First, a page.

THERE is one thing that most especially annoys me in life. That is lying. I can tolerate mistakes, at least when people try to learn from them. And there are, of course, occasions when choosing the right thing to do in life is hard because there are no options that seem especially good. Then sympathy is appropriate. But those who make decisions that they justify with what they know are lies are very hard to forgive.

I recall my father saying when I was quite young, and an avid reader of any available newsprint, that the only things that were correct in a newspaper were the date and the football results. The rest, he said, was what we’d now call spin. He did not change his mind when I began writing for newspapers on a regular basis. But what I assured him, as I can anyone who reads what I put out for publication, is that everything I say might be opinion, but it is honestly held. I base my argument on data. I try to make my assumptions clear. I then seek to take readers with me to logical conclusions.

Contrast that with the Tories, who we have suffered as the Westminster government for far too long. In my opinion, they have lied since 2010, and the lies continue now.

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George Osborne inherited a recovering economy in 2010, and by suggesting that the UK was like Greece (which was impossible because they were in the eurozone and the UK was not) imposed totally unnecessary austerity on the UK. The result now is exactly what I think he planned, which is failed public services that he might think ripe for what he no doubt always thought to be necessary, which is privatisation. Lies have devastating consequences, and his motives were wrong.

It was the same with Cameron in 2014. He granted an independence referendum but the No campaign spread unjustified fear, most especially on energy and pensions, to win the vote. The reality is that staying in the UK has cost everyone in Scotland a small fortune.

Referendum abuse was repeated in 2016 with Brexit, where the campaign was won by lie after lie, from the supposed money for the NHS on the side of a bus to, in 2019, the claim that Johnson had an oven-ready deal. These claims were not true.

Johnson turned this lying into an art form. Whether the issue was the vast number of unnecessary Covid deaths, to illegal partying, to the claim that Covid was all move from 2021 onwards when it very clearly was not, there was lie, after lie, after lie.

Whether Truss lied or not was hard to tell. It is certainly possible that she was just so confused she had no idea what was going on.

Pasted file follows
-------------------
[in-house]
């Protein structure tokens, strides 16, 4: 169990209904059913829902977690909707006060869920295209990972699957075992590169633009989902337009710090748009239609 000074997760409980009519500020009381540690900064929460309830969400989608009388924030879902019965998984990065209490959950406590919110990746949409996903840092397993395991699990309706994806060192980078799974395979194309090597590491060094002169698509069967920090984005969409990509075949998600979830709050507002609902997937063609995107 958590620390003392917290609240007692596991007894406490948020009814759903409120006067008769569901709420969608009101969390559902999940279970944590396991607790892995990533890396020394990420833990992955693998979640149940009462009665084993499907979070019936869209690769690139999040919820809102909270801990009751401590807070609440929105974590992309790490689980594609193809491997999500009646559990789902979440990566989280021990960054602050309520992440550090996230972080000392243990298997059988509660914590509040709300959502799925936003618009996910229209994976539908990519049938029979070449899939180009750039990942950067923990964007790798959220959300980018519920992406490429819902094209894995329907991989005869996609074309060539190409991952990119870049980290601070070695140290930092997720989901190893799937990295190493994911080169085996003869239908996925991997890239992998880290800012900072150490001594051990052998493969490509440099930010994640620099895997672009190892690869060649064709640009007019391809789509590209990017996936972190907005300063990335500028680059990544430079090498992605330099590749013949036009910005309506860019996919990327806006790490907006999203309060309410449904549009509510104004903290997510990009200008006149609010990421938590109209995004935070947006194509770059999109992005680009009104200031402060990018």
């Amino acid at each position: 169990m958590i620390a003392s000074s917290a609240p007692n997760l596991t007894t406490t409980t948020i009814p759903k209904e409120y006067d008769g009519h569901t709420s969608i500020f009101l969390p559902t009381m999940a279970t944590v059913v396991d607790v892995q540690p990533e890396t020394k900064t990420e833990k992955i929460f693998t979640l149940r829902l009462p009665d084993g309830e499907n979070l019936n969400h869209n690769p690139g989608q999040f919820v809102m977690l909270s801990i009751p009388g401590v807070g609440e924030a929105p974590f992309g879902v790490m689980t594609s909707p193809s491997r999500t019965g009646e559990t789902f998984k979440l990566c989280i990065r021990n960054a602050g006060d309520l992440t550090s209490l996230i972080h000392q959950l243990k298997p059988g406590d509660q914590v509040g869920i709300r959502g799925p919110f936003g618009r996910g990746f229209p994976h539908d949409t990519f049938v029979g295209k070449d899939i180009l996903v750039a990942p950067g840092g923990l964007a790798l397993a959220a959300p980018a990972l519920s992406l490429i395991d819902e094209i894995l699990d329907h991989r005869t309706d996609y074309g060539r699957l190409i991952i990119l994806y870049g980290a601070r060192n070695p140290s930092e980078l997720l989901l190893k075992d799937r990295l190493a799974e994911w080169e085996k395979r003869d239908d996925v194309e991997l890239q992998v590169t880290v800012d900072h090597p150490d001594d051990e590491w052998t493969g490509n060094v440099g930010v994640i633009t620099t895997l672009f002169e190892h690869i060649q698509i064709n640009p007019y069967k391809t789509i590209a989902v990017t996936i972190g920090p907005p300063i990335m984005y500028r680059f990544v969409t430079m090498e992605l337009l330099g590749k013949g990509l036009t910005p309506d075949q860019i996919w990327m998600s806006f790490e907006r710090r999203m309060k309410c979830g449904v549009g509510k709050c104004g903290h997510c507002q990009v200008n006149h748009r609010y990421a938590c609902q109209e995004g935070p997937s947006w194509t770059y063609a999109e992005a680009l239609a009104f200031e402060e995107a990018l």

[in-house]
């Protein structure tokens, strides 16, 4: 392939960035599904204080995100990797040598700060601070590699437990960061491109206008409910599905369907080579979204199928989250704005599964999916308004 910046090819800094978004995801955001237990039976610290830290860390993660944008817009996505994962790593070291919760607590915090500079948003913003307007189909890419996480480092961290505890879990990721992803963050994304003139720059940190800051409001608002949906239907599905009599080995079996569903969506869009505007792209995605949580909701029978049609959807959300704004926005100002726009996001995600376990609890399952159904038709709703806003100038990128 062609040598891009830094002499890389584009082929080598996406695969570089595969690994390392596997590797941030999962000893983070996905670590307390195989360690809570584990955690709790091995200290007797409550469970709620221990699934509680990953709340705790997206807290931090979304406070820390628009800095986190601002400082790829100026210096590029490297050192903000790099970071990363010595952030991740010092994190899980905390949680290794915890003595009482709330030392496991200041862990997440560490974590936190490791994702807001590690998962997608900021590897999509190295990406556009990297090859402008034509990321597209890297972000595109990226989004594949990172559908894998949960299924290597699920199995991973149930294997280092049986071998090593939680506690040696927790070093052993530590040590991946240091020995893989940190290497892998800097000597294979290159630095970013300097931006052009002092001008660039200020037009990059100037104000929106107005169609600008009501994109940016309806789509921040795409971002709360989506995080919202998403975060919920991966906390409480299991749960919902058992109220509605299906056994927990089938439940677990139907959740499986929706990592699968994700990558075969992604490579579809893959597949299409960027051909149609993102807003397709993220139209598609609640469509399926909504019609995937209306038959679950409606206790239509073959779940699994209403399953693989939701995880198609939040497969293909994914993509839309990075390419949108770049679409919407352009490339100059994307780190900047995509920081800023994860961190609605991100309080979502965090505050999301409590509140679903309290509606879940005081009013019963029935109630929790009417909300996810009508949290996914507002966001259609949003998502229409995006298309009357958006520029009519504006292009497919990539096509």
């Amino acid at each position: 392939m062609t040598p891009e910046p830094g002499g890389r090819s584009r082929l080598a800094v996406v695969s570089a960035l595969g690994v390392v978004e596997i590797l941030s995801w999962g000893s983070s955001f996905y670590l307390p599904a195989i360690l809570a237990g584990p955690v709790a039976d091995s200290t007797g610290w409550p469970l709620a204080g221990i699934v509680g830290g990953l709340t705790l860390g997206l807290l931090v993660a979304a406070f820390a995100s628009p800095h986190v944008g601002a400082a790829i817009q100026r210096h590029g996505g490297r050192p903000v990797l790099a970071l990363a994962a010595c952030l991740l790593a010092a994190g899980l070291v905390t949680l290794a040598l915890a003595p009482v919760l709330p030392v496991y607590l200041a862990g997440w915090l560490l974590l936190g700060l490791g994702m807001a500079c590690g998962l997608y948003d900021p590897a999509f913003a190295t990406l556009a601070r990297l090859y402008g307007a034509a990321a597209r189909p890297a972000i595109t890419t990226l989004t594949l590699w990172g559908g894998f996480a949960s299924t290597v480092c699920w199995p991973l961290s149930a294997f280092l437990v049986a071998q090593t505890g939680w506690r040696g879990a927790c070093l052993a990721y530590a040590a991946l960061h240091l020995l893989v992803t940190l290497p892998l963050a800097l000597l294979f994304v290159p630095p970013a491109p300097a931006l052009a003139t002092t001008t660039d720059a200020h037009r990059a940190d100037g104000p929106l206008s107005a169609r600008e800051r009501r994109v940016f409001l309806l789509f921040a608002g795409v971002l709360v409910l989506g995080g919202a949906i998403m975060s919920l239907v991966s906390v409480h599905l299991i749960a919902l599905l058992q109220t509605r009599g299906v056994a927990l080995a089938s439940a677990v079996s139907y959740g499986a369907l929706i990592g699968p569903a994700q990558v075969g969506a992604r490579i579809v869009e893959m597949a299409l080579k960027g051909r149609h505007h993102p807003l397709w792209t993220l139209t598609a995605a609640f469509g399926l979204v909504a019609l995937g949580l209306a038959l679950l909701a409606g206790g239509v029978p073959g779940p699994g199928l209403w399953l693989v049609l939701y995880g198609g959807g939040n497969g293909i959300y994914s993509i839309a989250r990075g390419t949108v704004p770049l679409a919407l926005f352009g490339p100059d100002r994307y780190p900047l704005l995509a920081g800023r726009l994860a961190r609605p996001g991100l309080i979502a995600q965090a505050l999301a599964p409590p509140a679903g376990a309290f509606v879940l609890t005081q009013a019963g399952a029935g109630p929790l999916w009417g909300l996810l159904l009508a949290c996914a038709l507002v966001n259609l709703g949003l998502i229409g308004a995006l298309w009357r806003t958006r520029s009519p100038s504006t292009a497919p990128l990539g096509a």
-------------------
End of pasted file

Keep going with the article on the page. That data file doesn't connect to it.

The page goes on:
Sunak has, however, returned to the normal pattern. Not only is he perpetuating some of Johnson’s lies by, for example, claiming there are 40 new hospitals in the UK when everyone knows that is a falsehood, but he is letting his ministers add their own untruths into the mix.

So, his health minister claimed this week that unions have consciously chosen to harm NHS patients in England as part of their pay dispute policy when that is blatantly untrue. NHS staff are not doing that. They are instead saying the destruction of our caring services by Tory ministers, as a result of which people are undoubtedly dying in Scotland as well as England due to underfunding, has gone on for long enough. A line has to be drawn where this has to stop. This lying has to end and the reality must be faced.

There are two other areas where the lies are grotesque. One is immigration, where ministers persistently argue anyone can apply for immigration if they arrive legally in the UK, knowing full well they gave blocked all legal routes to the country.

The other is the Union. Ministers persistently say this is voluntary but refuse to suggest how Scotland might leave it. In that case, the claim that in their view the Union is voluntary is nothing but a lie.

So what do I want for Christmas? Politics based on honest opinion, genuine facts, telling the truth as best it is known, and real attempts to find solutions that work for people of differing opinions. Is that too much to ask? I suspect so, but if we can’t dream at Christmas when can we?